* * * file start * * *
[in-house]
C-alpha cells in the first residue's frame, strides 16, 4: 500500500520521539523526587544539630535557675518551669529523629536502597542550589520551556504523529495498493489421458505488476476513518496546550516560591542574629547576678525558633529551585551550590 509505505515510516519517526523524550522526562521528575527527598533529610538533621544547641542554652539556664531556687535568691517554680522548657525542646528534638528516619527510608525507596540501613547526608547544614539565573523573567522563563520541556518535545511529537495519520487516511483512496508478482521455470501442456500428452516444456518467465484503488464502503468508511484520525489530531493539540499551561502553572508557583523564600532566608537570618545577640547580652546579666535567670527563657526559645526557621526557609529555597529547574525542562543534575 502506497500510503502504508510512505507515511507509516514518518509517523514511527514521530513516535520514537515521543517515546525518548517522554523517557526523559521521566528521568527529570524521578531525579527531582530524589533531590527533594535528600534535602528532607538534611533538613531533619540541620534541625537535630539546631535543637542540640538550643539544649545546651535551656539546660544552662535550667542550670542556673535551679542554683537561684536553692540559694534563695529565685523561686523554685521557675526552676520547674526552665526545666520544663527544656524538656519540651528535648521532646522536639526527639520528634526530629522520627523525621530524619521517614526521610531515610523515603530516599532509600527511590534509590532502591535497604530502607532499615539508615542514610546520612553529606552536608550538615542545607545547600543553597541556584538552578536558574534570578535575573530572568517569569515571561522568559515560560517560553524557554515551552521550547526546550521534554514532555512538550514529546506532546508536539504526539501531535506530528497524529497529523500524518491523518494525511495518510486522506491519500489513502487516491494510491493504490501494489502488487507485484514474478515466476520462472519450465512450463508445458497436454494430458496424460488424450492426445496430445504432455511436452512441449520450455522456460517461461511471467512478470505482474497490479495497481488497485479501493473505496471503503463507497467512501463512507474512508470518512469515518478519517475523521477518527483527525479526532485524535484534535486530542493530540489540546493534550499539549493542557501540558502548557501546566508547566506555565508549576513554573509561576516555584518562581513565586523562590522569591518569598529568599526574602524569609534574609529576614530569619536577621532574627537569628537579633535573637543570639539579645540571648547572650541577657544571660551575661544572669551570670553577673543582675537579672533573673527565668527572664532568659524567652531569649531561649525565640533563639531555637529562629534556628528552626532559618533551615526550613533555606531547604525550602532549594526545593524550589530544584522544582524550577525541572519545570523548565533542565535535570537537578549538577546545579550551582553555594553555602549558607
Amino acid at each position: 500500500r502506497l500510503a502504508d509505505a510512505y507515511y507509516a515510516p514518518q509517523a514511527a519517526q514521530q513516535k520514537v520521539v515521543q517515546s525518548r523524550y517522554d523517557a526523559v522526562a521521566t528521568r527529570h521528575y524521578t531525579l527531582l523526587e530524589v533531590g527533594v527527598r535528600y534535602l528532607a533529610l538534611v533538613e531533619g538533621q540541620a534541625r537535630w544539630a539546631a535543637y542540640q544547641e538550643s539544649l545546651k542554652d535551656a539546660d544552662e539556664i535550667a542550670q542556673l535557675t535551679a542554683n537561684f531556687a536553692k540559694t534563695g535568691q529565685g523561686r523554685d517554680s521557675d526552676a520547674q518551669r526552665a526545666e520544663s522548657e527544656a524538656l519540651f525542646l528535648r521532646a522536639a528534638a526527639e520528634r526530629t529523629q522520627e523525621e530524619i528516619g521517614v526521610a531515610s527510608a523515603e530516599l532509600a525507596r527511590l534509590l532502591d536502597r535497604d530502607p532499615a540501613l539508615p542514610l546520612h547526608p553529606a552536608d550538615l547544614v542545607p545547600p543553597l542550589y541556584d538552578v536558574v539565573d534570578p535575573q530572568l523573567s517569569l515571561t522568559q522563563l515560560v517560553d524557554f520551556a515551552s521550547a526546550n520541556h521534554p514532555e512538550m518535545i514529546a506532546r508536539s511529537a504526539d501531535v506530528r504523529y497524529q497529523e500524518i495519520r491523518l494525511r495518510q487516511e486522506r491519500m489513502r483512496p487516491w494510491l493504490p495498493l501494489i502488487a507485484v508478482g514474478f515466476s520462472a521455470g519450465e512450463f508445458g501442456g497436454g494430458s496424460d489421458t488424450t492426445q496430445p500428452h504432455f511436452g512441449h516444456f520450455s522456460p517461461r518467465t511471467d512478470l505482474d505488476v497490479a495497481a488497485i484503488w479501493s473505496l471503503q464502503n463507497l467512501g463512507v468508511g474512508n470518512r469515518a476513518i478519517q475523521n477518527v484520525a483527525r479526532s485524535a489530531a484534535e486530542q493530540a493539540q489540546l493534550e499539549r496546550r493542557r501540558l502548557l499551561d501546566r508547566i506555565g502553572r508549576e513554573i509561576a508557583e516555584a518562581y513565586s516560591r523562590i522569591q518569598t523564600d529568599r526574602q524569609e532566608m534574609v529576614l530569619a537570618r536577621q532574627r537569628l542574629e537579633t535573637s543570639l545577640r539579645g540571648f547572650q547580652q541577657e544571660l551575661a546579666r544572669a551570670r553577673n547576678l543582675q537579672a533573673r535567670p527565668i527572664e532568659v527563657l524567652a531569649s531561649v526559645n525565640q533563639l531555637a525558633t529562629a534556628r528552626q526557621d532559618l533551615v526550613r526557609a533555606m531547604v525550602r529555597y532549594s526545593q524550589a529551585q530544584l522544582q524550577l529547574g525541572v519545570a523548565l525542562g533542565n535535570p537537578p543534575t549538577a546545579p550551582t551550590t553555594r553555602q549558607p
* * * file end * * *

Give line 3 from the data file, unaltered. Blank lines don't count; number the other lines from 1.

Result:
Amino acid at each position: 500500500r502506497l500510503a502504508d509505505a510512505y507515511y507509516a515510516p514518518q509517523a514511527a519517526q514521530q513516535k520514537v520521539v515521543q517515546s525518548r523524550y517522554d523517557a526523559v522526562a521521566t528521568r527529570h521528575y524521578t531525579l527531582l523526587e530524589v533531590g527533594v527527598r535528600y534535602l528532607a533529610l538534611v533538613e531533619g538533621q540541620a534541625r537535630w544539630a539546631a535543637y542540640q544547641e538550643s539544649l545546651k542554652d535551656a539546660d544552662e539556664i535550667a542550670q542556673l535557675t535551679a542554683n537561684f531556687a536553692k540559694t534563695g535568691q529565685g523561686r523554685d517554680s521557675d526552676a520547674q518551669r526552665a526545666e520544663s522548657e527544656a524538656l519540651f525542646l528535648r521532646a522536639a528534638a526527639e520528634r526530629t529523629q522520627e523525621e530524619i528516619g521517614v526521610a531515610s527510608a523515603e530516599l532509600a525507596r527511590l534509590l532502591d536502597r535497604d530502607p532499615a540501613l539508615p542514610l546520612h547526608p553529606a552536608d550538615l547544614v542545607p545547600p543553597l542550589y541556584d538552578v536558574v539565573d534570578p535575573q530572568l523573567s517569569l515571561t522568559q522563563l515560560v517560553d524557554f520551556a515551552s521550547a526546550n520541556h521534554p514532555e512538550m518535545i514529546a506532546r508536539s511529537a504526539d501531535v506530528r504523529y497524529q497529523e500524518i495519520r491523518l494525511r495518510q487516511e486522506r491519500m489513502r483512496p487516491w494510491l493504490p495498493l501494489i502488487a507485484v508478482g514474478f515466476s520462472a521455470g519450465e512450463f508445458g501442456g497436454g494430458s496424460d489421458t488424450t492426445q496430445p500428452h504432455f511436452g512441449h516444456f520450455s522456460p517461461r518467465t511471467d512478470l505482474d505488476v497490479a495497481a488497485i484503488w479501493s473505496l471503503q464502503n463507497l467512501g463512507v468508511g474512508n470518512r469515518a476513518i478519517q475523521n477518527v484520525a483527525r479526532s485524535a489530531a484534535e486530542q493530540a493539540q489540546l493534550e499539549r496546550r493542557r501540558l502548557l499551561d501546566r508547566i506555565g502553572r508549576e513554573i509561576a508557583e516555584a518562581y513565586s516560591r523562590i522569591q518569598t523564600d529568599r526574602q524569609e532566608m534574609v529576614l530569619a537570618r536577621q532574627r537569628l542574629e537579633t535573637s543570639l545577640r539579645g540571648f547572650q547580652q541577657e544571660l551575661a546579666r544572669a551570670r553577673n547576678l543582675q537579672a533573673r535567670p527565668i527572664e532568659v527563657l524567652a531569649s531561649v526559645n525565640q533563639l531555637a525558633t529562629a534556628r528552626q526557621d532559618l533551615v526550613r526557609a533555606m531547604v525550602r529555597y532549594s526545593q524550589a529551585q530544584l522544582q524550577l529547574g525541572v519545570a523548565l525542562g533542565n535535570p537537578p543534575t549538577a546545579p550551582t551550590t553555594r553555602q549558607p